How­ever, in Act III, the au­di­ence wit­nessed a shift. Ja­cobin of­fi­cers forced the nuns to ex­change their habits for plain­clothes, and urged them to de­clare al­le­giance to the Rev­o­lu­tion­ary gov­ern­ment. Res­o­lute in their re­fusal, the nuns – now un­rec­og­niz­able in thread­bare civil­ian cloaks – gath­ered closely in a crowd, find­ing warmth and strength in one an­other, and bridg­ing the icy dis­tance that stretched through the pre­vi­ous acts. Sud­denly, close­ness be­came a theme of the fi­nal act – close­ness of com­mu­nity, both phys­i­cal and emo­tional; the en­croach­ing near­ness of death; and close­ness to God, on the thresh­old of the nuns’ mar­tyr­dom.

Dia­logues des car­mélites counts among a series of sa­cred and spir­i­tual works com­posed by Fran­cis Poulenc (1899-1963) af­ter the 1935 death of his father spurred his re­turn to the Catholic Church. A mem­ber of Les Six – the six most prom­i­nent Parisian com­posers of the 20th cen­tury – Poulenc strug­gled to rec­on­cile his de­vout Catholic faith with his queer sex­u­al­ity. Dia­logues sees traces of these iden­ti­ties: the in­ti­mate re­la­tion­ship between Blanche and Con­stance could eas­ily be read as ro­man­tic, cul­mi­nat­ing in a lit­eral “’til death do us part,” within a com­mu­nity of women and femmes de­voted to serv­ing God, and ul­ti­mately killed for their de­vo­tion.

When the nuns vote to take vows of mar­tyr­dom, Blanche’s faith wa­vers: she flees the con­vent, tak­ing to the streets of Paris. How­ever, on the day of the ex­e­cu­tion, she ar­rives at the city square and calmly takes her place on the scaf­fold, Sis­ter Con­stance at her side.

L’orchestre Sym­phonique de Mon­tréal de­liv­ered a colour­ful in­ter­pre­ta­tion of Poulenc’s richly lay­ered score. Wood­wind melodies shone – es­pe­cially a mourn­ful, chant-like ca­denza played by Pierre-vin­cent Plante on English horn – while brass lent mil­i­taris­tic pre­ci­sion and res­o­nant cel­los and basses kept the orches­tra grounded in a low, som­bre range. The pow­er­ful end­ing fea­tured the nuns’ fi­nal song: a har­row­ing ren- di­tion of the prayer “Salve Regina” as they ap­proached the guil­lo­tine. Thun­der­ous per­cus­sion paired with an elec­tronic sound ef­fect im­i­tated the slic­ing of a blade, while each nun’s spot­light went out one by one, leav­ing the dead in dark­ness.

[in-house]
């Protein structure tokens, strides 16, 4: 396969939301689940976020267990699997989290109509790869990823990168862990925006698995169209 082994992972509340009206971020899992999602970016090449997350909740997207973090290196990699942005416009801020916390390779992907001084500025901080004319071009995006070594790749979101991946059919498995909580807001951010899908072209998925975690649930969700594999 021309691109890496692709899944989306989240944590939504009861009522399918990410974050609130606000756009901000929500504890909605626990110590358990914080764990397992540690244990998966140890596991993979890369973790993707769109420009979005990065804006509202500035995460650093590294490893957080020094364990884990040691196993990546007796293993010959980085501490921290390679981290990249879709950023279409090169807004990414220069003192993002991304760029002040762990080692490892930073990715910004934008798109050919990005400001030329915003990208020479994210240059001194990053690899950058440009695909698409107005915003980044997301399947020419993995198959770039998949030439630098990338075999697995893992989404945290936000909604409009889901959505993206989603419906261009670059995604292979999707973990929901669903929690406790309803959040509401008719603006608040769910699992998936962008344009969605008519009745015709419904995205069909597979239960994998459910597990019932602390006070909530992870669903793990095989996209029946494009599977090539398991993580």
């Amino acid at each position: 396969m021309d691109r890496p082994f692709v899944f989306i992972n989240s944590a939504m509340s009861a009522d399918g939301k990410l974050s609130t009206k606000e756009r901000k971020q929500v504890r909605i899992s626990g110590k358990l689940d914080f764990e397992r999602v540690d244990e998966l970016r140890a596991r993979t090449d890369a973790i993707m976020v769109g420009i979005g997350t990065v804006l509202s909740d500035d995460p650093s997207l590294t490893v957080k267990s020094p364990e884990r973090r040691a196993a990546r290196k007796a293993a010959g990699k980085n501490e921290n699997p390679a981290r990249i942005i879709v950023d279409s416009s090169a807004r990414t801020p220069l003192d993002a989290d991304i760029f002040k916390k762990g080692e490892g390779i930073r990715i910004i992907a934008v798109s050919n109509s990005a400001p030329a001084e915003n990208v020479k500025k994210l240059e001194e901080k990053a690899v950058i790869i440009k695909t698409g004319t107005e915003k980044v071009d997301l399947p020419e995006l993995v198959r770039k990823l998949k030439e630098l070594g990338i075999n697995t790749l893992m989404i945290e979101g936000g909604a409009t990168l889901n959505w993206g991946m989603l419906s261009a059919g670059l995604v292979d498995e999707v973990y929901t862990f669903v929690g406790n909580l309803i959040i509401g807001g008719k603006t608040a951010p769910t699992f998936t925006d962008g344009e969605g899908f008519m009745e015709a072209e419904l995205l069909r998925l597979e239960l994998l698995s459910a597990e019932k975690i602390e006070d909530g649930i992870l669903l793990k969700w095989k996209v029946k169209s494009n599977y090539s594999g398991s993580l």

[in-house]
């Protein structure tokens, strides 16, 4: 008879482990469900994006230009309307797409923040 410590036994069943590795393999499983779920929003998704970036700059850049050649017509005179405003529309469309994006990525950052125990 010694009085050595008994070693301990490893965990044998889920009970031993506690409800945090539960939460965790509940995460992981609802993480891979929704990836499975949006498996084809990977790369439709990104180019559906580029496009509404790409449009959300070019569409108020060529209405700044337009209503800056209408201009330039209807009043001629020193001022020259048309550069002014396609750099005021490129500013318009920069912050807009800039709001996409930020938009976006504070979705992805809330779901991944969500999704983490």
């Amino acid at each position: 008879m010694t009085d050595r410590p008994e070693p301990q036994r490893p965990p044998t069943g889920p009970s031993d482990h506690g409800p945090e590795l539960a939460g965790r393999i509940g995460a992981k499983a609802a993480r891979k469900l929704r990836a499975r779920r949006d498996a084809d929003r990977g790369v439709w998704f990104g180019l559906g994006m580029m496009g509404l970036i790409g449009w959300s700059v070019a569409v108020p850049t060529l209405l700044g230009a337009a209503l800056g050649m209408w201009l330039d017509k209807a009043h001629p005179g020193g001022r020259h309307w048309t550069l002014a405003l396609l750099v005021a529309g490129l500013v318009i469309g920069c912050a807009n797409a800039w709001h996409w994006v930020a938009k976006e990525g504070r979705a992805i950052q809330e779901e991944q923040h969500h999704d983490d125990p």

Writ­ten in a France still reel­ing from fas­cism and war, and re­count­ing an ear­lier France sim­i­larly caught in the throes of ex­trem­ism and ter­ror, Dia­logues des car­mélites con­tin­ues to feel rel­e­vant in light of the per­ilous pop­ulism glob­ally on the rise. But there is a cer­tain dan­ger in as­crib­ing hero­ism to Poulenc’s mar­tyred nuns: they were will­ing to die for their be­liefs, but not to stand and fight.

Nonethe­less, Dia­logues tells the story of a com­mu­nity of strong women and femmes who sup­port one an­other, love one an­other, and up­hold their faith and their val­ues with out­spo­ken pride in the face of vi­o­lent po­lit­i­cal op­pres­sion – and who meet their fate not with res­ig­na­tion or fear, but with song. Here, song – mu­sic – be­comes a po­lit­i­cal act: the voices of the op­pressed, raised in unity, are im­pos­si­ble to ig­nore.

As they marched to their deaths on the scaf­fold, the nuns didn’t cry or scream in protest. In­stead, they sang. At first, the pro­duc­tion seemed marred by a sense of cold de­tach­ment, with phys­i­cal dis­tance sep­a­rat­ing the char­ac­ters and iso­lat­ing the au­di­ence. Dia­logues des car­mélites con­tin­ues to feel rel­e­vant in light of the per­ilous pop­ulism glob­ally on the rise.

Cour­tesy of The Globe and Mail

Newspapers in English

Newspapers from Canada

© PressReader. All rights reserved.